Israeli-Arab actor Mohammed Bakri is back in the spotlight, after the Zionist organization "Im Tirzu" waged a media war against him last week. Calling him a liar and an inciter over what many see as his depiction of Israel Defense Force soldiers as war criminals in the feature film, "Jenin Jenin", Im Tirzu was determined to draw the curtain on his performance at Tel Aviv's Tzavta theater.
This war against Bakri reminds me of similar attacks on playwright Tony Kushner, filmmaker Hany Abu-Assad, writer Thomas Friedman, and numerous other creative people I have been encouraged to renounce for political reasons. But while it was somewhat easy for me to let go of those other attacks, I find myself clinging to the outspoken group of Bakri-supporters.
My Zionist identity came from engaging with Israel’s critics, especially in the arts, not from denying them a voice. I therefore feel it essential to justify their cause.
The term Zionist means many things to many people, but these days, most people see it as something political. This understanding of Zionism is an inaccurate and harmful, and it is killing our culture. We forget that the political aspect of the term developed long after its initial goal: to save Jewish and Hebrew culture from certain death in the Diaspora. But if we fail to separate Israeli politics from culture, the definition of our identity is limited to a political idea. And unpopular political ideas can be killed.
Just about every artistic reference to Israel is politically motivated. In the few cases where the artist's motivation is not political, audiences interpret these works as having made political statements. They respond with extreme emotions, labeling the artist “anti-Semitic,” or a “self-hating Jew”, and encourage other Jews not to bother watching or reading the work, because, they claim, "Ingesting media that goes against our ideas is harmful." Israeli culture and the Israeli identity are innately politicized, and Israelis buy into that politicization when they ignore art that criticizes them. But labeling a work of art as inherently anti-Semitic makes it impossible for Jews to benefit from it.
Within the Jewish community, this aversion to critical art amounts to the separation of entire groups of Jews. It has reached a point where Jews are written off as anti-Israel, and thus, they gain the status of self-hating Jews. And so we see Jewish intellectuals being cast out for political considerations. Limiting the Israeli identity to include only Jews with specific political beliefs belittles our culture. Those who refuse to listen to opposing voices within our own nation, or who place them into a category of “self-hating Jews”, are not seeking Israel’s legitimacy. They are seeking an Israel free of opposition to their way of thinking.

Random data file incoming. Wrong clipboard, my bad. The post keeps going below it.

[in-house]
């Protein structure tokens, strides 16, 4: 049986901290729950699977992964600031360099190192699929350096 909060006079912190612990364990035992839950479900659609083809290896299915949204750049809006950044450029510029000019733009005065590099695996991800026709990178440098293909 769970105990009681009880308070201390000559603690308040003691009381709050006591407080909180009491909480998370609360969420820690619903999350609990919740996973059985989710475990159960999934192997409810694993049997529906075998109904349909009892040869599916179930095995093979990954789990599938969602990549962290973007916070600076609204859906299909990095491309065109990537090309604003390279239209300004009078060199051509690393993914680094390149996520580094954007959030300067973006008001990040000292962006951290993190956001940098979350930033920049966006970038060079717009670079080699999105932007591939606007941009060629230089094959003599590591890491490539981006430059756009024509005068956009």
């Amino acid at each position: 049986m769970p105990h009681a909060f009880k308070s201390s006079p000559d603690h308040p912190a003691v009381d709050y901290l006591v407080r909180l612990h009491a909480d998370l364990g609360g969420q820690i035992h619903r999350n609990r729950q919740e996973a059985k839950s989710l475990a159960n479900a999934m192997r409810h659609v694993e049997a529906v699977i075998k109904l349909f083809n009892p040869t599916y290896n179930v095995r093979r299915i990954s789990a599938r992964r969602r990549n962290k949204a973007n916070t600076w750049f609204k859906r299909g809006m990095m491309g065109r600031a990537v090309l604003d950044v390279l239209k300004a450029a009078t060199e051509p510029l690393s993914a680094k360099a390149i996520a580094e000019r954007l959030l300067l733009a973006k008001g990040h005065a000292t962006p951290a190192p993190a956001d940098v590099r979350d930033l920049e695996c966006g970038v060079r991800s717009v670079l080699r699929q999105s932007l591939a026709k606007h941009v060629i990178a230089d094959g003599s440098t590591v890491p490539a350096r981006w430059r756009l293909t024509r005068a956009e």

Outside of the Jewish community, the reaction to criticism in art is taken as an attack on our right to exist. Different perspectives on the situation, and criticism of political policy are branded “unnecessary for us to consume.” And we often don’t consume it. As a result, we are isolated. When Israelis and Diaspora Jews eschew intellectual opposition to our legitimacy, we accept that there are two mutually exclusive worlds: one where Israel is legitimate, and another one, much larger, where it is not.
As Israelis, we don’t need to agree with anyone’s politics. There are people who will never accept the existence of a national Jewish homeland. But we cannot afford to blacklist an artistic work or its creator based only on political considerations. Israel is a nation within a larger community, whether or not anyone wants to admit it. It is up to us to define our place in that world and, unfortunately, only proving our legitimacy to supportive audiences is insufficient. While it may not be palatable to read ideas that oppose those of our own, it is up to us Jews — in Israel and abroad — to look past political criticisms for the sake of our culture. Only then will we experience growth within Israeli culture, and naturally earn a place in the international community.
The forefathers of Zionism did not create the movement in a vacuum. They invented the most important chapter in Jewish history whilst taking into consideration many perspectives, in a world much more anti-Semitic than ours. It is up to us to let our culture shape our politics, not to let our politics shape our culture.
Nathan Hersh served in a combat unit of the Israel Defense Forces until 2011. He currently studies at the International Program in Conflict Resolution and Mediation at Tel Aviv University and a contributor to FriendaSoldier.com.
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